Built-In Bookcase: Moving a Light Switch

I needed to move a light switch that was on the wall where my final bookcase unit is going.

I started by Opening up the Light Switch to see what I was dealing with (after turning off the power!)


Looks like I have only 1 pair of wires to deal with – coming from the attic.  So my next step was Check the Attic.


Good news, my wire goes straight up to a junction box in the attic.  But the bad news is the wire isn’t long enough to be moved over 1 foot.  (Wouldn’t it have been nice if the installer would’ve given a foot of extra wire “slack”!)

Anyway!  Moving this light switch is a go for 2 reasons.

1.  I only need to move it over to a neighboring wall by about a foot.  And

2.  the too short wire can be easily replaced by a new 5 foot length from the switch to the junction box (instead of all the way to the light – which would have been too much work).

I Cut a Hole for my New Switch, making sure to be away from the corner and not on top of a stud.  I put my hole 7 inches from the corner, 2” away from the corner studs.


I measured the distance from the corner to my new location, and took that measurement to the attic with me.  I made my new hole into the wall space right over where my new switch will be.

How to tell where your walls are from inside the attic.

To start it helps to have some rough landmarks in the attic… like where the stairs or opening from below are, any skylights, can lights from the kitchen, known walls (these are the most helpful!)

Let’s use these pictures to help me explain…


Since I know where the main load bearing wall is (right along where the old house meets the addition – the new side is covered by plywood in the attic…) and I know where the wall with the bookcases is (the framing goes up to the roof here), I can determine where my new light switch wall is too.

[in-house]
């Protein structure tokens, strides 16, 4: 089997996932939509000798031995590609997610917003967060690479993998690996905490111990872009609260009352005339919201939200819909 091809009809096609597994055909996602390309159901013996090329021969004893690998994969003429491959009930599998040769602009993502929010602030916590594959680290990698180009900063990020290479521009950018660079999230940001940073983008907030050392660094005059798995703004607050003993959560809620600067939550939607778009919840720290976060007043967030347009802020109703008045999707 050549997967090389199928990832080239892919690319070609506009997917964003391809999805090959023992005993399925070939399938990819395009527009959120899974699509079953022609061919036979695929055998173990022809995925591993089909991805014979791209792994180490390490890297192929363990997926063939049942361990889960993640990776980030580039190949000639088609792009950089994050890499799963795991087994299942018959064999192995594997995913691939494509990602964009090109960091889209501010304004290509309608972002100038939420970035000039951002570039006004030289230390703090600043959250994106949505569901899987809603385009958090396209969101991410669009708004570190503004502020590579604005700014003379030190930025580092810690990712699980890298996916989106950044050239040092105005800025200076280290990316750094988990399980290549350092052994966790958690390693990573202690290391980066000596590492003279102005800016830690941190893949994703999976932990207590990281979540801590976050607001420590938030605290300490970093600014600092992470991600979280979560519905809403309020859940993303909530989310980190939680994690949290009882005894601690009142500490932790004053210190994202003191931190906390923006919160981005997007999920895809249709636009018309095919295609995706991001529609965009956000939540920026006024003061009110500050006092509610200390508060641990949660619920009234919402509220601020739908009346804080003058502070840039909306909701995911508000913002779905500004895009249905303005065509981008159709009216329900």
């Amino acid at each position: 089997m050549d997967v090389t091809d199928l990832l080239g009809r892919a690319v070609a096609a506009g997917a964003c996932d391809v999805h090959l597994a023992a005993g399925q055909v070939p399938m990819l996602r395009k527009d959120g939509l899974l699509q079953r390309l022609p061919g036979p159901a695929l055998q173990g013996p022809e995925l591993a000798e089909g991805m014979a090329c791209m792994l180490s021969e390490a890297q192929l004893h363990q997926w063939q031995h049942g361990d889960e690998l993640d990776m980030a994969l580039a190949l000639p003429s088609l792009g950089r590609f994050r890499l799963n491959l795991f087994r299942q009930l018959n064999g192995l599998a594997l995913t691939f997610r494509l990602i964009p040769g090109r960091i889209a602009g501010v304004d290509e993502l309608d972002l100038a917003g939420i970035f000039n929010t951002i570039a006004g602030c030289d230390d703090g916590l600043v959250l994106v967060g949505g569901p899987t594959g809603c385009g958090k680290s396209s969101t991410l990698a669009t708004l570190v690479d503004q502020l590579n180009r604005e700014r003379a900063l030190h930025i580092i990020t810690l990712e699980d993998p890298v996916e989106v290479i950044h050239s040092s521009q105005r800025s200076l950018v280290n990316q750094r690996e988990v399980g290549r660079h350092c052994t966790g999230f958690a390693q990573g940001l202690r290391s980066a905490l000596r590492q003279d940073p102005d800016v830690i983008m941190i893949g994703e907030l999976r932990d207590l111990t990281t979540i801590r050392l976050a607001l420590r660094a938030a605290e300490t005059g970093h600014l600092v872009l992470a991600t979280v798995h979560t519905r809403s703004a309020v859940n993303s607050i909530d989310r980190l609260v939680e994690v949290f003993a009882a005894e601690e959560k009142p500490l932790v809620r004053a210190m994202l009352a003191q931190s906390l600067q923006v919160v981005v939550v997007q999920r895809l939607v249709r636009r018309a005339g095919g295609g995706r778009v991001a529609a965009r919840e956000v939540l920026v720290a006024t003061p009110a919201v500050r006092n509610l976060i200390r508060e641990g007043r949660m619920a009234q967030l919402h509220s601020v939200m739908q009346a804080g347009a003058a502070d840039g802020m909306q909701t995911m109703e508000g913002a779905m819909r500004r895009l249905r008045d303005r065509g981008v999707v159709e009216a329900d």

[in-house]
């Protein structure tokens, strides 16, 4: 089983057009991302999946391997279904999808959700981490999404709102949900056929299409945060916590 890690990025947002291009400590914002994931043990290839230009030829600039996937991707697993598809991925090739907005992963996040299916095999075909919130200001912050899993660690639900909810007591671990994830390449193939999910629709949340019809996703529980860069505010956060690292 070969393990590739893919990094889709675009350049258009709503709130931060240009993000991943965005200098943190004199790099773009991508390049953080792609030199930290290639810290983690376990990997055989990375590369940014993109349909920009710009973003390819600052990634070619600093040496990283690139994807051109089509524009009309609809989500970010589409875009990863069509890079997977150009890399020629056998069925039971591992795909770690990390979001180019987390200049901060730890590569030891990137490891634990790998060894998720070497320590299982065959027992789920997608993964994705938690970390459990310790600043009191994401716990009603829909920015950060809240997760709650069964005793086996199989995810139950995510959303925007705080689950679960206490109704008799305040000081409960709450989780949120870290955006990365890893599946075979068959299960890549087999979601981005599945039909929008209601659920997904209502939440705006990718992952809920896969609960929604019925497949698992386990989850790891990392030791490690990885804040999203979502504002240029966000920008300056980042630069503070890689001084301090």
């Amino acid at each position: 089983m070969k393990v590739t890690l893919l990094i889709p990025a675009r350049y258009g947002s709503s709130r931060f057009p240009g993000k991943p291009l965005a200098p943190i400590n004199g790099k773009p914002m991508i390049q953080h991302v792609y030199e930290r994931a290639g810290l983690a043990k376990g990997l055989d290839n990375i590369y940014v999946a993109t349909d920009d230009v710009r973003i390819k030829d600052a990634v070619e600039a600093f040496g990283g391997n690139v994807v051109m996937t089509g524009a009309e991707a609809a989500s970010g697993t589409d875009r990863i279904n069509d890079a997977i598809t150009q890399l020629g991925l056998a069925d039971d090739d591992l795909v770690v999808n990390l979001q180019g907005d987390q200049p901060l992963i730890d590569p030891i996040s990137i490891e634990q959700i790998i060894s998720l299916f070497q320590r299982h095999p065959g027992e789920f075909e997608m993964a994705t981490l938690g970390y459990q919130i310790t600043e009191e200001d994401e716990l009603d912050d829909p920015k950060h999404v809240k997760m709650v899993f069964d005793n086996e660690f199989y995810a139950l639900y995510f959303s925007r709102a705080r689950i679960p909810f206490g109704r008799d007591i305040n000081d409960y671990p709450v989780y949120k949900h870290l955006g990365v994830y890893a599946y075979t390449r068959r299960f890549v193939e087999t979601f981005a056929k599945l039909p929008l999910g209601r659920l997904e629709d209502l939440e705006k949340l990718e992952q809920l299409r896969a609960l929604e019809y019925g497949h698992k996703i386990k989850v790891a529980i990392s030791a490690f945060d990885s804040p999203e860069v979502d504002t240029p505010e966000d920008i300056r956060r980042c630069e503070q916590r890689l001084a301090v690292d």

Top plates will often be 2 2x4s thick, so use a very long drill bit to drill through them.  Here are some example pics. 


from http://www.structuredhomewiring.com/WiringExistingHome.aspx

I Drilled a Hole Through the Top Plate for my wires.  I have a double top plate, so I use a long 5/8” borer bit to drill a good size hole for my wires.


Then I Ran Fish Tape down from the attic hole to the new hole in my wall.


Fish tape:  is this green thing in the photo.  It is basically a reel of a bendy metal strip with cap on the end.  Downstairs I attached a length of electrical wire () to it.  In the attic, I pulled the wire up on the fish tape – I “fished” for my wire and caught it. Haha. 

Connected the wires together in the attic junction box.  Hot to hot (black wire to black wire, etc).

P9250020 P9250018

In the living room, I slipped the other end of the wire through an electrical box, which I attached to the wall.  Use an “OLD WORK” box!  This gets confusing, but New Work means working in a new building (before the drywall goes up), while Old Work means adding to an old building, where the walls and all are already in place.

Here’s some idea how to use “New Work” electrical box.

Cut your hole, sized for the box body.  The wire goes through one of the flaps in the back of the box.  With the box in the wall, tighten the tab screws to pull the tabs against the drywall.


from http://www.structuredhomewiring.com/WiringExistingHome.aspx



Almost Done!


Attach the light switch to the wires and attach to the electrical box.  Hot (black wire) on top.  Check that it’s level and put the cover back on!

P9250036 PA020002


Whew!  Now I have to patch over the old electrical box… that’ll be in my next post Okay ;)

I’m starting to wonder if this project will ever be done!

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4 Responses
  1. That junction box in your attic appears to be illegal and a code violation. A junction box should always be permanently accessible and you should not have to climb into anything or remove anything to access it asides from the cover plate on the box itself.

    Just thought I'd point that out.

  2. Thanks- I've looked into this.

    A junction box in the attic is perfectly legal. It is accessible. The attic is very accessible with a ladder (I go up there almost every week). Perhaps you thought it was covered with plywood - that is not the case.


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